2. Find out if Ontario's human rights laws apply to your situation

I have to take care of my child. Does my employer have to accommodate me?
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2. Find out if Ontario's human rights laws apply to your situation

If you can't make other childcare arrangements, find out if your situation falls under the Ontario human rights law's "Family Status" protections.

Human rights laws in Ontario say that employers cannot treat employees differently because of "Family Status." But if you can't follow a workplace rule because of your Family Status, employers may have to change how the rule or requirement applies to you.

 "Family status" responsibilities can include:

  • dropping your child off or picking your child up from daycare or school
  • taking your child to medical appointments
  • caring for your child's health
  • caring for an elderly or aging parent

To qualify for family status protections, there must be a specific relationship between you and the child you are caring for. You must be the child's:

  • biological parent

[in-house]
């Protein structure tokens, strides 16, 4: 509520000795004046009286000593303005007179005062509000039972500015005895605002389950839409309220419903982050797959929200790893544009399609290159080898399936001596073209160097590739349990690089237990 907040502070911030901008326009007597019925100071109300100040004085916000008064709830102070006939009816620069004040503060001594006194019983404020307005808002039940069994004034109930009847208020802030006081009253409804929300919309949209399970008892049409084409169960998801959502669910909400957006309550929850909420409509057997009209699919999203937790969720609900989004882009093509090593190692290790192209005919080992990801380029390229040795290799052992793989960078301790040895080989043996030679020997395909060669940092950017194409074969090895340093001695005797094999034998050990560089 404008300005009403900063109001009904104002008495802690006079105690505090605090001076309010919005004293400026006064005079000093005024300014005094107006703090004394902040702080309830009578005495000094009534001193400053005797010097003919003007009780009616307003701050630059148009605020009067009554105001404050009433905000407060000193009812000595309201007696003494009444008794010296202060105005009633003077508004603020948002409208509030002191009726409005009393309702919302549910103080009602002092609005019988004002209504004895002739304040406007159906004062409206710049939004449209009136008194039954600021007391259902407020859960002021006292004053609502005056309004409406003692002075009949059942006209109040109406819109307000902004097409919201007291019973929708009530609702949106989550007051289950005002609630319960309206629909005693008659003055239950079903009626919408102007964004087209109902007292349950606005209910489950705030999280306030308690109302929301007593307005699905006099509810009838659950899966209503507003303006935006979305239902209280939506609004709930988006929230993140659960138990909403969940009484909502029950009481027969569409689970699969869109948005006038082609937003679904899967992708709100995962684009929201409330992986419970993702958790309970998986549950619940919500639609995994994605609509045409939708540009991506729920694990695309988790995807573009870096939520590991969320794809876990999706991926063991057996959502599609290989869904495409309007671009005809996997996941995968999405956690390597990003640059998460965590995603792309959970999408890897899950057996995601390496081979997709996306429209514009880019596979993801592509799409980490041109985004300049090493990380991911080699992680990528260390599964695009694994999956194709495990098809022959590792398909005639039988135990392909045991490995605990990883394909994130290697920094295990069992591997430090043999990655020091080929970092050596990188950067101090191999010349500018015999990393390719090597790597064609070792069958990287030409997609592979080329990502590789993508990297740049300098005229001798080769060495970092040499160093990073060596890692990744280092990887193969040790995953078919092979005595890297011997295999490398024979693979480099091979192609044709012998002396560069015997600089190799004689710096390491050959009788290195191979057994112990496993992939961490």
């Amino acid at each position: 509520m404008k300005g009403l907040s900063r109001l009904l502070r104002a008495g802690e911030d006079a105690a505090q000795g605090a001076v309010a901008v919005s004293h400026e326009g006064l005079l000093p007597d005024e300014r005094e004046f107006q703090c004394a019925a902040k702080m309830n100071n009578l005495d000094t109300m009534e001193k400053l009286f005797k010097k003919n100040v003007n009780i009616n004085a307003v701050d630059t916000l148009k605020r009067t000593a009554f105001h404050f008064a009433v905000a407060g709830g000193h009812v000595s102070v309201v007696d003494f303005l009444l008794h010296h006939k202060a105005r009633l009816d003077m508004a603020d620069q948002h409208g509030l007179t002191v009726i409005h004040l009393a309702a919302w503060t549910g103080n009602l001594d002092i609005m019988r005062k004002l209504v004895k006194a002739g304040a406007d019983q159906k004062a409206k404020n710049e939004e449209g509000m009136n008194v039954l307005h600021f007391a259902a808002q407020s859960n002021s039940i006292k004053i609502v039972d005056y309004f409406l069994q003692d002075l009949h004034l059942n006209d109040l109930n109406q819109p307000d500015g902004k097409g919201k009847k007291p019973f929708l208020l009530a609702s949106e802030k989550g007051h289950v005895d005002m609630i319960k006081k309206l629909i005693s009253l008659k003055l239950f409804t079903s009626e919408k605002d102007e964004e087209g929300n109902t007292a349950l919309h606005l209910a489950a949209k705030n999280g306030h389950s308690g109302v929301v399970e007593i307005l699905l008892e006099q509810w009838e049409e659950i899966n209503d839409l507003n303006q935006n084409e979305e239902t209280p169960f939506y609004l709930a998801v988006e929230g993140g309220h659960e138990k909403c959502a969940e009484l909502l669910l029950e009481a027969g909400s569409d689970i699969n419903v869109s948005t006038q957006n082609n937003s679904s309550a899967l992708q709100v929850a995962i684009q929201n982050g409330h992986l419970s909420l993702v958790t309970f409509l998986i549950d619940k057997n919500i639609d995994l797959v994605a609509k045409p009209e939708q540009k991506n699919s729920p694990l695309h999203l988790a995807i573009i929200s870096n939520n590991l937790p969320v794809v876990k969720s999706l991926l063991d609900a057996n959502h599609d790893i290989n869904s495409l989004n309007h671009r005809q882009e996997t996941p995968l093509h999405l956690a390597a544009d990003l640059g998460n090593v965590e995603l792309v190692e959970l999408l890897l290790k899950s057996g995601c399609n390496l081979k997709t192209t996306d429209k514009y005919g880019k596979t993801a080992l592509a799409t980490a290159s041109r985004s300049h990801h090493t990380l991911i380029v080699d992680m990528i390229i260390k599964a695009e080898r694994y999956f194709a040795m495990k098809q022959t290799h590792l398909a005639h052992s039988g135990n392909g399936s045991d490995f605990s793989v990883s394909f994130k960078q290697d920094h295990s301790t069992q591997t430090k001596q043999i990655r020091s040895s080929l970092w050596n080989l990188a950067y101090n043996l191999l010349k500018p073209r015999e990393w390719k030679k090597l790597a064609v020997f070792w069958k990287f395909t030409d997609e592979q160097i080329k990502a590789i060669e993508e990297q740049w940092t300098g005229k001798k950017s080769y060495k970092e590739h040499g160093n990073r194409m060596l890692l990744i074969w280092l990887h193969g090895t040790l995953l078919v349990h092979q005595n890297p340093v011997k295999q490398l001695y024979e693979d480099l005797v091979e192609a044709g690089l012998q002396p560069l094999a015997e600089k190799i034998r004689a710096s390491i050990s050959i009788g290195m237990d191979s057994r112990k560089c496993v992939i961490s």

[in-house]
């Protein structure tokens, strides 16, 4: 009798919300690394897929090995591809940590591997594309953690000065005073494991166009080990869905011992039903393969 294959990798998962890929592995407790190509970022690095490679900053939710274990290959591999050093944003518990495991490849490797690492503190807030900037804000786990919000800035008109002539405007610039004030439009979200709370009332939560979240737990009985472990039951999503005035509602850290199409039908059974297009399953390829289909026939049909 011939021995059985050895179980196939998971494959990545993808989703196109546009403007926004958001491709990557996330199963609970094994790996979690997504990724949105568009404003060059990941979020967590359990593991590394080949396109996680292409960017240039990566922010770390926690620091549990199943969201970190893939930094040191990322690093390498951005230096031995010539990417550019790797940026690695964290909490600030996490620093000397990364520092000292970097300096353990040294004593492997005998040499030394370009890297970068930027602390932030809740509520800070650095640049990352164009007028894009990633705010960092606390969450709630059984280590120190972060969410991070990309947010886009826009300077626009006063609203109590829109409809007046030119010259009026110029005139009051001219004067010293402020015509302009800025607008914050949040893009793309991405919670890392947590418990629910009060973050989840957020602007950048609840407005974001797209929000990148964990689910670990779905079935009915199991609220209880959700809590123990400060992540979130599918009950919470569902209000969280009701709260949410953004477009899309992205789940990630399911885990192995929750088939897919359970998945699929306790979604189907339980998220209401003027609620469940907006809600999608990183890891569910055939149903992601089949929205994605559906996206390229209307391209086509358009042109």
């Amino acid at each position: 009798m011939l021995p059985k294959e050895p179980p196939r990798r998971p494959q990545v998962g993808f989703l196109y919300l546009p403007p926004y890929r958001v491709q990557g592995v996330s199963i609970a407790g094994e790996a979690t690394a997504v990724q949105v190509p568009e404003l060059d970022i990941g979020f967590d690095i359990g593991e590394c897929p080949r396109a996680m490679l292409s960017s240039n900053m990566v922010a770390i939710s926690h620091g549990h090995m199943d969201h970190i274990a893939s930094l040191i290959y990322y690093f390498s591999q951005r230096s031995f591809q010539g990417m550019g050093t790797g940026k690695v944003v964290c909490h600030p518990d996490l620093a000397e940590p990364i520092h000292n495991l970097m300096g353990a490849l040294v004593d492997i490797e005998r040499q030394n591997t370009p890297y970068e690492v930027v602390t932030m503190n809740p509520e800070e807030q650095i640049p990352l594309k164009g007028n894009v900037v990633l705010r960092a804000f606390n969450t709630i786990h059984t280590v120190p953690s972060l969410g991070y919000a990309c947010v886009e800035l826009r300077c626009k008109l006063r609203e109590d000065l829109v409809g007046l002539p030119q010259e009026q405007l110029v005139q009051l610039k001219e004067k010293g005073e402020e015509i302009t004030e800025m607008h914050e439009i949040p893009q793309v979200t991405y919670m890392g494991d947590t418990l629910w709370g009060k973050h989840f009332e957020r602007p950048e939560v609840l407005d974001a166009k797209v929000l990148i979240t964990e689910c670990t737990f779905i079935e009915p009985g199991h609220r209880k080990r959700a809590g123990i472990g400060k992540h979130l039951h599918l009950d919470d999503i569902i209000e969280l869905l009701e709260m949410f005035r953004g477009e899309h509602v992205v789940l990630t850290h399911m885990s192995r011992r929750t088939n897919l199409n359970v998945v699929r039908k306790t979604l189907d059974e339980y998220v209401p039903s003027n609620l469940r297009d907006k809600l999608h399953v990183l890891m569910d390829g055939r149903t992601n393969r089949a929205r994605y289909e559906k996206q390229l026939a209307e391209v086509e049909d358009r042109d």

• non-biological gay or lesbian parent
  • adoptive parent
  • step-parent
  • foster parent, or
  • legal guardian

If your relationship isn't on this list, you might still qualify for family status protections if you have a parent and child "type" relationship with the person you are caring for. This includes adult children caring for an elderly or aging parent.

Federal Laws

Most employers in Ontario must follow the Ontario Human Rights Code. The Human Rights Tribunal of Ontario deals with claims against these employers.

But some industries are covered by federal laws. These are laws made by the government of Canada and they apply throughout the country. These industries include banks, airlines, some trucking businesses, and broadcasting. The government of Canada website has a more complete list.

Employers in these industries must follow the Canada Labour Code. The Canadian Human Rights Commission deals with complaints against these employers.

You May Also Need

Ontario Human Rights Commission
Ontario Human Rights Commission
Reviewed: October 31, 2017

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